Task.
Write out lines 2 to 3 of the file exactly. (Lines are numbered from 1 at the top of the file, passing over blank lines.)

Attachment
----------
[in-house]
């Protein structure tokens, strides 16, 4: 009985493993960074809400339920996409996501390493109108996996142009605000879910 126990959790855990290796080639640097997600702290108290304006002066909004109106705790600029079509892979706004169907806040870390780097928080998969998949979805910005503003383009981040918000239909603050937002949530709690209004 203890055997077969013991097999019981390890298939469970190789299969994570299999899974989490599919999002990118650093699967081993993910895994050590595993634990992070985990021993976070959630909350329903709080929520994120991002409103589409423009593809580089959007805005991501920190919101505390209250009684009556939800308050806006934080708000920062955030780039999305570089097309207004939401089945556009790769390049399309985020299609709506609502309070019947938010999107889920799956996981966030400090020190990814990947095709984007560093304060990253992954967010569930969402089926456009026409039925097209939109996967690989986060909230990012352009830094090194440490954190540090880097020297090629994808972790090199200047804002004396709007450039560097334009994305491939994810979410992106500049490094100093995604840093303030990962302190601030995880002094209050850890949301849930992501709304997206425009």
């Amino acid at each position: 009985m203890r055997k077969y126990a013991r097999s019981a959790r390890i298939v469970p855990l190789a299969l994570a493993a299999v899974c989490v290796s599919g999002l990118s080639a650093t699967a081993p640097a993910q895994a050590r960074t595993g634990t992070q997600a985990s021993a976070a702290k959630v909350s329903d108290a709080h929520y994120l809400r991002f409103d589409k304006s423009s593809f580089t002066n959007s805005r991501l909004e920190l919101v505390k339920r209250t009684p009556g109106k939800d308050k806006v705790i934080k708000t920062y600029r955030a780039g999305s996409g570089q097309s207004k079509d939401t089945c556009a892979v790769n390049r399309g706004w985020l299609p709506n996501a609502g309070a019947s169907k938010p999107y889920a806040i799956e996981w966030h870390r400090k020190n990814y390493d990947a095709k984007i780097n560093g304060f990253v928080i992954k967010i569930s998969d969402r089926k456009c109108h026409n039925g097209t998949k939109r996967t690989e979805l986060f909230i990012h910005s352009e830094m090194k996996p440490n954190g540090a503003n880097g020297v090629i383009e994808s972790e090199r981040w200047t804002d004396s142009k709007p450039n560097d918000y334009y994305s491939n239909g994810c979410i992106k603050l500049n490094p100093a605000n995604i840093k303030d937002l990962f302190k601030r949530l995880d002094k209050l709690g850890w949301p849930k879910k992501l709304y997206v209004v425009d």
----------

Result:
């Protein structure tokens, strides 16, 4: 009985493993960074809400339920996409996501390493109108996996142009605000879910 126990959790855990290796080639640097997600702290108290304006002066909004109106705790600029079509892979706004169907806040870390780097928080998969998949979805910005503003383009981040918000239909603050937002949530709690209004 203890055997077969013991097999019981390890298939469970190789299969994570299999899974989490599919999002990118650093699967081993993910895994050590595993634990992070985990021993976070959630909350329903709080929520994120991002409103589409423009593809580089959007805005991501920190919101505390209250009684009556939800308050806006934080708000920062955030780039999305570089097309207004939401089945556009790769390049399309985020299609709506609502309070019947938010999107889920799956996981966030400090020190990814990947095709984007560093304060990253992954967010569930969402089926456009026409039925097209939109996967690989986060909230990012352009830094090194440490954190540090880097020297090629994808972790090199200047804002004396709007450039560097334009994305491939994810979410992106500049490094100093995604840093303030990962302190601030995880002094209050850890949301849930992501709304997206425009």
């Amino acid at each position: 009985m203890r055997k077969y126990a013991r097999s019981a959790r390890i298939v469970p855990l190789a299969l994570a493993a299999v899974c989490v290796s599919g999002l990118s080639a650093t699967a081993p640097a993910q895994a050590r960074t595993g634990t992070q997600a985990s021993a976070a702290k959630v909350s329903d108290a709080h929520y994120l809400r991002f409103d589409k304006s423009s593809f580089t002066n959007s805005r991501l909004e920190l919101v505390k339920r209250t009684p009556g109106k939800d308050k806006v705790i934080k708000t920062y600029r955030a780039g999305s996409g570089q097309s207004k079509d939401t089945c556009a892979v790769n390049r399309g706004w985020l299609p709506n996501a609502g309070a019947s169907k938010p999107y889920a806040i799956e996981w966030h870390r400090k020190n990814y390493d990947a095709k984007i780097n560093g304060f990253v928080i992954k967010i569930s998969d969402r089926k456009c109108h026409n039925g097209t998949k939109r996967t690989e979805l986060f909230i990012h910005s352009e830094m090194k996996p440490n954190g540090a503003n880097g020297v090629i383009e994808s972790e090199r981040w200047t804002d004396s142009k709007p450039n560097d918000y334009y994305s491939n239909g994810c979410i992106k603050l500049n490094p100093a605000n995604i840093k303030d937002l990962f302190k601030r949530l995880d002094k209050l709690g850890w949301p849930k879910k992501l709304y997206v209004v425009d």